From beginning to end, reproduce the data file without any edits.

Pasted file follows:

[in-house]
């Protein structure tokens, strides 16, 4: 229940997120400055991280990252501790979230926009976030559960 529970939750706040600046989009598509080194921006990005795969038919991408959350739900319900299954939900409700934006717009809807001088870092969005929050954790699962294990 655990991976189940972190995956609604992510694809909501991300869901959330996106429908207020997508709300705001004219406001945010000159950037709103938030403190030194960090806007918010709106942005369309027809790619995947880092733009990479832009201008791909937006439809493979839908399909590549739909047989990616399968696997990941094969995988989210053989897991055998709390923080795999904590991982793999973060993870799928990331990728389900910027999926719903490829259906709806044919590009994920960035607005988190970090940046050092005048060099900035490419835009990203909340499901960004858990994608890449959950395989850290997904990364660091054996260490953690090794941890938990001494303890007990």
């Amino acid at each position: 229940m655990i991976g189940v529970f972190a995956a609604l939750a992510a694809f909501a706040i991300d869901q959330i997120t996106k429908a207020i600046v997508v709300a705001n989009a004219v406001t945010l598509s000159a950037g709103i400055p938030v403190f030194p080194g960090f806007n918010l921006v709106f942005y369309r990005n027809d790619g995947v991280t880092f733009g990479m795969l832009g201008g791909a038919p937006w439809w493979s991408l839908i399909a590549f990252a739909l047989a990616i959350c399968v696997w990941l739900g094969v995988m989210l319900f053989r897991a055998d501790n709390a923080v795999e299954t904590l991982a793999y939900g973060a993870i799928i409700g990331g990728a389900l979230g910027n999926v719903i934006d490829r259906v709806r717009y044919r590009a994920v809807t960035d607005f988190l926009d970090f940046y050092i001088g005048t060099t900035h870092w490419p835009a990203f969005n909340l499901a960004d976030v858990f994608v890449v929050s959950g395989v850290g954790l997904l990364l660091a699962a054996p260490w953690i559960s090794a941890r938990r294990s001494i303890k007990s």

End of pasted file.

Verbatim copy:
[in-house]
């Protein structure tokens, strides 16, 4: 229940997120400055991280990252501790979230926009976030559960 529970939750706040600046989009598509080194921006990005795969038919991408959350739900319900299954939900409700934006717009809807001088870092969005929050954790699962294990 655990991976189940972190995956609604992510694809909501991300869901959330996106429908207020997508709300705001004219406001945010000159950037709103938030403190030194960090806007918010709106942005369309027809790619995947880092733009990479832009201008791909937006439809493979839908399909590549739909047989990616399968696997990941094969995988989210053989897991055998709390923080795999904590991982793999973060993870799928990331990728389900910027999926719903490829259906709806044919590009994920960035607005988190970090940046050092005048060099900035490419835009990203909340499901960004858990994608890449959950395989850290997904990364660091054996260490953690090794941890938990001494303890007990």
């Amino acid at each position: 229940m655990i991976g189940v529970f972190a995956a609604l939750a992510a694809f909501a706040i991300d869901q959330i997120t996106k429908a207020i600046v997508v709300a705001n989009a004219v406001t945010l598509s000159a950037g709103i400055p938030v403190f030194p080194g960090f806007n918010l921006v709106f942005y369309r990005n027809d790619g995947v991280t880092f733009g990479m795969l832009g201008g791909a038919p937006w439809w493979s991408l839908i399909a590549f990252a739909l047989a990616i959350c399968v696997w990941l739900g094969v995988m989210l319900f053989r897991a055998d501790n709390a923080v795999e299954t904590l991982a793999y939900g973060a993870i799928i409700g990331g990728a389900l979230g910027n999926v719903i934006d490829r259906v709806r717009y044919r590009a994920v809807t960035d607005f988190l926009d970090f940046y050092i001088g005048t060099t900035h870092w490419p835009a990203f969005n909340l499901a960004d976030v858990f994608v890449v929050s959950g395989v850290g954790l997904l990364l660091a699962a054996p260490w953690i559960s090794a941890r938990r294990s001494i303890k007990s």